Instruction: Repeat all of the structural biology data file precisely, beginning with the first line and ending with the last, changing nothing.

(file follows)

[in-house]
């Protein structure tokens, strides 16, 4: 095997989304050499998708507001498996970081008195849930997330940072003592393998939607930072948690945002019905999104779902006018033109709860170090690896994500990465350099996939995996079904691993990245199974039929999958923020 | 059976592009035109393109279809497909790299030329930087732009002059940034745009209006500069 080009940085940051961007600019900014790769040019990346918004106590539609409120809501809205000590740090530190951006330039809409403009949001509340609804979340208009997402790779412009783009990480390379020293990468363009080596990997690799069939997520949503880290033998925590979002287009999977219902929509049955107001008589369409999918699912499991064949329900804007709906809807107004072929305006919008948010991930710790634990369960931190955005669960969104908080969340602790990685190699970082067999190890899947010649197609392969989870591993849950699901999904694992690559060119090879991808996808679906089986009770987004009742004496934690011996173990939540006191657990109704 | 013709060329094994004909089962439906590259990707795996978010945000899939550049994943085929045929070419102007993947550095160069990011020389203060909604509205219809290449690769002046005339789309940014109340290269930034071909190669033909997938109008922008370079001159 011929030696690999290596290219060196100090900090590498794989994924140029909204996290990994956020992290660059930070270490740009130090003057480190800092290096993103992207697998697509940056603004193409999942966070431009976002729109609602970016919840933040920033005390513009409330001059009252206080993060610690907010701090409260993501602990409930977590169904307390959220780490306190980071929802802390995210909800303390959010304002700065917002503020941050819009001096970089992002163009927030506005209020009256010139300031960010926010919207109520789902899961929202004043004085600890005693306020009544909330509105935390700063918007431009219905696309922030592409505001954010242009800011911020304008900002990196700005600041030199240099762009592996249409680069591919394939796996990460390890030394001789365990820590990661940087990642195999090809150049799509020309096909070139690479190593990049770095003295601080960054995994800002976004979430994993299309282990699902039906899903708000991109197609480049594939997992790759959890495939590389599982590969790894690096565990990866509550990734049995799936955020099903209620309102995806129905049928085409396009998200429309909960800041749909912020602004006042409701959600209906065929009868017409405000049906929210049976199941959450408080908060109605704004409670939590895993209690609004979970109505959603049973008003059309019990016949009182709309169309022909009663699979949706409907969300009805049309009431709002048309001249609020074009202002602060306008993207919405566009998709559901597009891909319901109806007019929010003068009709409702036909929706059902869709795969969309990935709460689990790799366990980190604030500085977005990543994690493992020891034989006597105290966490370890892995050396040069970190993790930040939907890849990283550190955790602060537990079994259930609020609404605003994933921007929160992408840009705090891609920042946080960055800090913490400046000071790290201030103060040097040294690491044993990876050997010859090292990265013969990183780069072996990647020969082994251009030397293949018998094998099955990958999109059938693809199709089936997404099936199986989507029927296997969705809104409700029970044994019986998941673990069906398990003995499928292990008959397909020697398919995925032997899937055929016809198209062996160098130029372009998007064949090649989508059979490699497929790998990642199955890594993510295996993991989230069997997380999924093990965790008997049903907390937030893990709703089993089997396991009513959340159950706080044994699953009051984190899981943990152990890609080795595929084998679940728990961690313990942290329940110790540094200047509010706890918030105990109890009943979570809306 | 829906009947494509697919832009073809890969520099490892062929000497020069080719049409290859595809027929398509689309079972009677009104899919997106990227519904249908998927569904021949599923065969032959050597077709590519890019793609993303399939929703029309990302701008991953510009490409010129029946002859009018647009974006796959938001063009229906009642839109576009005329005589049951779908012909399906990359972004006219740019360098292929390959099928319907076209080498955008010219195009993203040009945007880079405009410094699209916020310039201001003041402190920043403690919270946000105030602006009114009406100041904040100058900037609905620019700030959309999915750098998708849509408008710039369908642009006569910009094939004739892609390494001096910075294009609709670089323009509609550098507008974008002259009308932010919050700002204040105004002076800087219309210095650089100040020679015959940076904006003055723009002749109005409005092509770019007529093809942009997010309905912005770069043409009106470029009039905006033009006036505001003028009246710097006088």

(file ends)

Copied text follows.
[in-house]
């Protein structure tokens, strides 16, 4: 095997989304050499998708507001498996970081008195849930997330940072003592393998939607930072948690945002019905999104779902006018033109709860170090690896994500990465350099996939995996079904691993990245199974039929999958923020 | 059976592009035109393109279809497909790299030329930087732009002059940034745009209006500069 080009940085940051961007600019900014790769040019990346918004106590539609409120809501809205000590740090530190951006330039809409403009949001509340609804979340208009997402790779412009783009990480390379020293990468363009080596990997690799069939997520949503880290033998925590979002287009999977219902929509049955107001008589369409999918699912499991064949329900804007709906809807107004072929305006919008948010991930710790634990369960931190955005669960969104908080969340602790990685190699970082067999190890899947010649197609392969989870591993849950699901999904694992690559060119090879991808996808679906089986009770987004009742004496934690011996173990939540006191657990109704 | 013709060329094994004909089962439906590259990707795996978010945000899939550049994943085929045929070419102007993947550095160069990011020389203060909604509205219809290449690769002046005339789309940014109340290269930034071909190669033909997938109008922008370079001159 011929030696690999290596290219060196100090900090590498794989994924140029909204996290990994956020992290660059930070270490740009130090003057480190800092290096993103992207697998697509940056603004193409999942966070431009976002729109609602970016919840933040920033005390513009409330001059009252206080993060610690907010701090409260993501602990409930977590169904307390959220780490306190980071929802802390995210909800303390959010304002700065917002503020941050819009001096970089992002163009927030506005209020009256010139300031960010926010919207109520789902899961929202004043004085600890005693306020009544909330509105935390700063918007431009219905696309922030592409505001954010242009800011911020304008900002990196700005600041030199240099762009592996249409680069591919394939796996990460390890030394001789365990820590990661940087990642195999090809150049799509020309096909070139690479190593990049770095003295601080960054995994800002976004979430994993299309282990699902039906899903708000991109197609480049594939997992790759959890495939590389599982590969790894690096565990990866509550990734049995799936955020099903209620309102995806129905049928085409396009998200429309909960800041749909912020602004006042409701959600209906065929009868017409405000049906929210049976199941959450408080908060109605704004409670939590895993209690609004979970109505959603049973008003059309019990016949009182709309169309022909009663699979949706409907969300009805049309009431709002048309001249609020074009202002602060306008993207919405566009998709559901597009891909319901109806007019929010003068009709409702036909929706059902869709795969969309990935709460689990790799366990980190604030500085977005990543994690493992020891034989006597105290966490370890892995050396040069970190993790930040939907890849990283550190955790602060537990079994259930609020609404605003994933921007929160992408840009705090891609920042946080960055800090913490400046000071790290201030103060040097040294690491044993990876050997010859090292990265013969990183780069072996990647020969082994251009030397293949018998094998099955990958999109059938693809199709089936997404099936199986989507029927296997969705809104409700029970044994019986998941673990069906398990003995499928292990008959397909020697398919995925032997899937055929016809198209062996160098130029372009998007064949090649989508059979490699497929790998990642199955890594993510295996993991989230069997997380999924093990965790008997049903907390937030893990709703089993089997396991009513959340159950706080044994699953009051984190899981943990152990890609080795595929084998679940728990961690313990942290329940110790540094200047509010706890918030105990109890009943979570809306 | 829906009947494509697919832009073809890969520099490892062929000497020069080719049409290859595809027929398509689309079972009677009104899919997106990227519904249908998927569904021949599923065969032959050597077709590519890019793609993303399939929703029309990302701008991953510009490409010129029946002859009018647009974006796959938001063009229906009642839109576009005329005589049951779908012909399906990359972004006219740019360098292929390959099928319907076209080498955008010219195009993203040009945007880079405009410094699209916020310039201001003041402190920043403690919270946000105030602006009114009406100041904040100058900037609905620019700030959309999915750098998708849509408008710039369908642009006569910009094939004739892609390494001096910075294009609709670089323009509609550098507008974008002259009308932010919050700002204040105004002076800087219309210095650089100040020679015959940076904006003055723009002749109005409005092509770019007529093809942009997010309905912005770069043409009106470029009039905006033009006036505001003028009246710097006088």